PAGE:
Jersey Reflections: Author and Muse


Jersey Reflections

By Vince Farinaccio

A Columnist for the Grapevine

Thomas H. Proctor, a follower of the Greenback Movement, wrote an account of the disaster he believed would follow the adoption of a gold standard.
Of all the early Vineland authors highlighted by Frank D. Andrews in the Vineland Historical Magazine, Thomas H. Proctor is the only one to have been driven to a writing career by a political fervor.
Little is known about Proctor except that he was a shoe manufacturer and a devoted follower of the Greenback Movement that proved to be his muse and the key to success. What Andrews calls the “Greenback craze” gave birth to the Greenback Party, which took its name from the term for the paper money issued by the North during the Civil War that was not backed by the gold standard. Greenbacks lasted for some time after the war until the passage of the Resumption Act that returned things to a gold-backed currency.
According to online sources, the Greenback Party saw a problem with the gold standard because it was controlled by banks and not the federal government, thereby giving an advantage to the wealthy industrialists over the common laborers. Those workers included farmers who helped establish the movement in 1873 when they helped create an independent party in their pursuit of reform.
The Greenback Party succeeded in placing 21 members in Congress, including one from New Jersey. But, according to Elizabeth Sanders’s Roots of Reform: Farmers, Workers, and the American State, 1877-1917, “the year 1878 proved to be the electoral high point for the Greenback Movement…” Sources indicate that it was not until the late 1880s that the party actually dissolved, but its efforts were unproductive during its final decade.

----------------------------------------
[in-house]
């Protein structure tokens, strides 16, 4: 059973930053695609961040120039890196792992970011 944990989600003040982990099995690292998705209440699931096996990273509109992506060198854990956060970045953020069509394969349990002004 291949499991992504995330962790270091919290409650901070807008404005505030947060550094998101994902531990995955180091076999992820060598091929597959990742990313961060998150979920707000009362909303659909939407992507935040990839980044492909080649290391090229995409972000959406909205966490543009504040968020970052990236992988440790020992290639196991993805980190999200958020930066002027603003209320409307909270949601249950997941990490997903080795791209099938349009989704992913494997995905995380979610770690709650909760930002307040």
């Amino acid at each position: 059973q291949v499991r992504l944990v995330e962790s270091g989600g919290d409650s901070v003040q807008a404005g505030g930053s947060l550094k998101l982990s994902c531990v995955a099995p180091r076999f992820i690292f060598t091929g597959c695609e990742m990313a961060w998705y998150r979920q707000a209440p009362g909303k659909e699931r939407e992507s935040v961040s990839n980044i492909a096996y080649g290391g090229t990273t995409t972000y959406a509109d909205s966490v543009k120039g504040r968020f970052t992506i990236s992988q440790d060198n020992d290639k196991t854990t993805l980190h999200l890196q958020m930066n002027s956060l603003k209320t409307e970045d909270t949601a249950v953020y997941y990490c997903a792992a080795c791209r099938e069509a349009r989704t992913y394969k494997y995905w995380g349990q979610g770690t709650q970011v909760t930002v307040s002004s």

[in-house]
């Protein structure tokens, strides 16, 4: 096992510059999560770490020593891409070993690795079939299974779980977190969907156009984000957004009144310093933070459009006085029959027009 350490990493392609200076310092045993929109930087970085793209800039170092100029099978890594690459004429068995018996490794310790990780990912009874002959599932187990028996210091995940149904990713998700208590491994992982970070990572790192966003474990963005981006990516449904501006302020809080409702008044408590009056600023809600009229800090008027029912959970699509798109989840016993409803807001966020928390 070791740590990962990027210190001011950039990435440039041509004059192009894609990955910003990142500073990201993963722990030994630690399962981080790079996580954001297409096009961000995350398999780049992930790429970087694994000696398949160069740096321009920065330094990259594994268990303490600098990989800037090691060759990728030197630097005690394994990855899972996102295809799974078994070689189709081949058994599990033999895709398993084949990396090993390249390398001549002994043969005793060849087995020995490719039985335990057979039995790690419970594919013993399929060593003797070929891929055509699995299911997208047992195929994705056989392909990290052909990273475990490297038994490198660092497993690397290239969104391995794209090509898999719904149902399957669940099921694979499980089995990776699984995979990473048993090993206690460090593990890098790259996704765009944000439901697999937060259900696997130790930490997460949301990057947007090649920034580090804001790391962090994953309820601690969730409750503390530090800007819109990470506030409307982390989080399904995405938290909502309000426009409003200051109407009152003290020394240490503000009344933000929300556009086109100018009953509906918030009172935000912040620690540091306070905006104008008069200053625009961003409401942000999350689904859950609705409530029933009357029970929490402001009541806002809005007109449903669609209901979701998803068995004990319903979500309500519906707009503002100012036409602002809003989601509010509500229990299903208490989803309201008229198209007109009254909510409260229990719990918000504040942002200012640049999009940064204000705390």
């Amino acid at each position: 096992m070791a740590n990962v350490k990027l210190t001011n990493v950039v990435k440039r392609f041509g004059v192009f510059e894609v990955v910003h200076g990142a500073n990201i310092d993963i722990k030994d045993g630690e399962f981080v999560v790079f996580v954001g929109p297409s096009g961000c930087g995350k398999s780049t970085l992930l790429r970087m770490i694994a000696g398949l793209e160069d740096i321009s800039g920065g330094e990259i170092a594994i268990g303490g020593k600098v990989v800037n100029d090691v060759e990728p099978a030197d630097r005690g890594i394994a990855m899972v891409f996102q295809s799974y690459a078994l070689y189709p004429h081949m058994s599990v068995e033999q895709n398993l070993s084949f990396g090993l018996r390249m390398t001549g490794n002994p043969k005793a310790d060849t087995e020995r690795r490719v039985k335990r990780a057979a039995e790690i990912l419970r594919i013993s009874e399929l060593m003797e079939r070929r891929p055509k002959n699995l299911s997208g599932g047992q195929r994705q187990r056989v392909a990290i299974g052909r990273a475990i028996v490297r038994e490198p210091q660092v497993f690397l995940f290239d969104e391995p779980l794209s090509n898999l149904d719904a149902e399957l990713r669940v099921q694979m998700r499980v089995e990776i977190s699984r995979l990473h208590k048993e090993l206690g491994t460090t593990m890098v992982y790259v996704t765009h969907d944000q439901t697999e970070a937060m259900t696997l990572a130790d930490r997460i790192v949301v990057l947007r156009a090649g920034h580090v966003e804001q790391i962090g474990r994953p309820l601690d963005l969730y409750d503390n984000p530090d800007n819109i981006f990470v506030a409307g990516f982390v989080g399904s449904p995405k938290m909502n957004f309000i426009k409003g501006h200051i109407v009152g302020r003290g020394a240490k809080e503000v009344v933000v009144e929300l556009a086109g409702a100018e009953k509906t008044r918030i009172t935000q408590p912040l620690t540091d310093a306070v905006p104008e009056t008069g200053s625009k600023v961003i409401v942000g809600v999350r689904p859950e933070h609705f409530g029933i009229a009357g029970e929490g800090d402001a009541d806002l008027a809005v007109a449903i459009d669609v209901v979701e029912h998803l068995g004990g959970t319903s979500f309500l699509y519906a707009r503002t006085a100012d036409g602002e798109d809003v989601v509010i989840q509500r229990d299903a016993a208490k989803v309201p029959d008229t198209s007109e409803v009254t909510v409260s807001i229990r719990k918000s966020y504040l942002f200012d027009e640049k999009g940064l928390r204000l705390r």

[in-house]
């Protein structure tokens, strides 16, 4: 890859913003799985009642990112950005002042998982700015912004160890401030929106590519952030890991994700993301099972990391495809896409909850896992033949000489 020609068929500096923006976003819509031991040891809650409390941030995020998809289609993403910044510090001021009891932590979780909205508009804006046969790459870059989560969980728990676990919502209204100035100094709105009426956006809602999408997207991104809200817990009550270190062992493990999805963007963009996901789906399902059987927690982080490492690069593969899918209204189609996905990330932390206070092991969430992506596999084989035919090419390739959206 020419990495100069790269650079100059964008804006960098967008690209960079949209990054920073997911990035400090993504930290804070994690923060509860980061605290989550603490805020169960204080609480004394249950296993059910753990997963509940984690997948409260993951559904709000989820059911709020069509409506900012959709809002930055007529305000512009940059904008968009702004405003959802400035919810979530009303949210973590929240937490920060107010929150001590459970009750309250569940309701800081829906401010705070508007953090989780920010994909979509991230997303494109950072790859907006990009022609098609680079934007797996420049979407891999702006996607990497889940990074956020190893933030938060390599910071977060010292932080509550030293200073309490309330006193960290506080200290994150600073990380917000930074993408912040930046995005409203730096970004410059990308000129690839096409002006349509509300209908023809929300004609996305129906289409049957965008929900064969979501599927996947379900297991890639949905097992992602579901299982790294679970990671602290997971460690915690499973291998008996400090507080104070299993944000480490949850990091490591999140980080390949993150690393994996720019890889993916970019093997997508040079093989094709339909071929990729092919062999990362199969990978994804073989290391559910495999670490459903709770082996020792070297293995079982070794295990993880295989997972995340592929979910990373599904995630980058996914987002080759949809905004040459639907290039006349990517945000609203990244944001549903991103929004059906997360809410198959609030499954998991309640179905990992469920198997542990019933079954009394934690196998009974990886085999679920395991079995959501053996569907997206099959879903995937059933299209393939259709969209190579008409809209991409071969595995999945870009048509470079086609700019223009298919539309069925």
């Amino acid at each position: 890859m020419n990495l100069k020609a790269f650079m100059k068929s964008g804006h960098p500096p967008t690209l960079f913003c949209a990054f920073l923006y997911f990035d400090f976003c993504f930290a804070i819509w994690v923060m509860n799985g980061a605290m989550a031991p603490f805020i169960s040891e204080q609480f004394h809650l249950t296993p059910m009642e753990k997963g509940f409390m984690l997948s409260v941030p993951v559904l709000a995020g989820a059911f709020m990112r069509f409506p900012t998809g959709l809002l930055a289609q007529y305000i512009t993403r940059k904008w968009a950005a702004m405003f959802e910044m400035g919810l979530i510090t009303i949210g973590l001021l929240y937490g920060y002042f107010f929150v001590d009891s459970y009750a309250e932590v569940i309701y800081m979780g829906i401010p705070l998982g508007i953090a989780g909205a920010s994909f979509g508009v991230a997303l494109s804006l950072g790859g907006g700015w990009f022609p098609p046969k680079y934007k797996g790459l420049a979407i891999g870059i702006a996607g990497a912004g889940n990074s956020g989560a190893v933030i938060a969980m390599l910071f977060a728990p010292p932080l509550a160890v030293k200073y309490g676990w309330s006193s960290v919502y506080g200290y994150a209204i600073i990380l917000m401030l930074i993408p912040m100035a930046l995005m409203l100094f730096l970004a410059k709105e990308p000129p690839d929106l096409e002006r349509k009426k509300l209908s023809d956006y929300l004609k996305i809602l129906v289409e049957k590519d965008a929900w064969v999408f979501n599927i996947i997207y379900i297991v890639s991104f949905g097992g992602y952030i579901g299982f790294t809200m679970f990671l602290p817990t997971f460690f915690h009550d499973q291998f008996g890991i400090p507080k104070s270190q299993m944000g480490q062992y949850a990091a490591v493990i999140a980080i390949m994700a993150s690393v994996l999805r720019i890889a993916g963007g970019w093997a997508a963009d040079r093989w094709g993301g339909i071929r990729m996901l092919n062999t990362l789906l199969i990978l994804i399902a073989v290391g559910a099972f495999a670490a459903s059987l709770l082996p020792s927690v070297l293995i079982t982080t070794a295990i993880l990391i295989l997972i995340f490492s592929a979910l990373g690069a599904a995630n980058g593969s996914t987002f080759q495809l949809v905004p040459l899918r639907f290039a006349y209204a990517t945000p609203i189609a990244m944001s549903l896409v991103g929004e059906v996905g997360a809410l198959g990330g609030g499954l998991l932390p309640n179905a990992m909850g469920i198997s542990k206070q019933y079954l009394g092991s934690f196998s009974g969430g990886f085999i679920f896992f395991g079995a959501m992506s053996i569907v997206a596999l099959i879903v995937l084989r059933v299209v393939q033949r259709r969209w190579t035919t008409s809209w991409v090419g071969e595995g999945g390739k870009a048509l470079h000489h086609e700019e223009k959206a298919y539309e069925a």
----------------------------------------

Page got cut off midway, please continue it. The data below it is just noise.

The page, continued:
There is no evidence of Proctor’s political activities in the heyday of the Greenback Party, but Andrews reports that “when the free coinage of silver was an issue, Mr. Proctor was thoroughly aroused and with pen in hand wrote a romantic account of the disaster to the country that, as he believed, would follow the adoption of a gold standard. This book he called The Banker’s Dream, an Argument for the Free Coinage of Silver.”
This 1894 book contains a preface by the author that lashes out at the “men who have doubled their wealth during the last two years, with a corresponding result of poverty among the masses, and who are ambitious to pose before the world as individual owners of a thousand million dollars…To the possessors of wealth who are not inordinately rich, who love a republic more than a thousand million dollars, and humanity more than gold, this book appeals…”
The Banker’s Dream met with national success and two years later, readers anxiously awaited the sequel. The August 5, 1896 edition of the Times-Picayune of New Orleans announced that “Mr. Thomas H. Proctor…informs us that his new book, The Banker Hypnotized…will be out this month. In this book, Mr. Proctor shows the banker, through an old philosopher who is a professional hypnotist, a picture of a great and glorious republic of 100,000,000 people, living under a correct system of finance, and who are the most happy and prosperous people on earth. The banker becomes converted to this new order of things and gives his $300,000,000 to overthrow the present financial system, to establish the system under which he sees these happy people living. Those who have read The Banker's Dream will be glad to see how Mr. Proctor can change the terribly dark picture he painted, which resulted from a gold standard, to one of an ideal republic, with prosperity and happiness on every side, and all this resulting from correcting our financial system.”
The Medical World went a step further in its appraisal of the books: “Mr. Thomas H. Proctor, of Vineland, N. J. now presents a sequel entitled The Banker Hypnotized. I regret that I have not had time to read these books, but I know the author and his reputation well enough to say that if anyone will send the price to Mr. Proctor for either or both of these books (25 cents each), and after reading conclude that it was a bad investment, I will make it good on receipt of the book.”
But Andrews’ summation might be the most accurate: “The books were read by those interested [in them] as a prophecy of coming events, but are now forgotten, sharing the fate of so many transitory works.”

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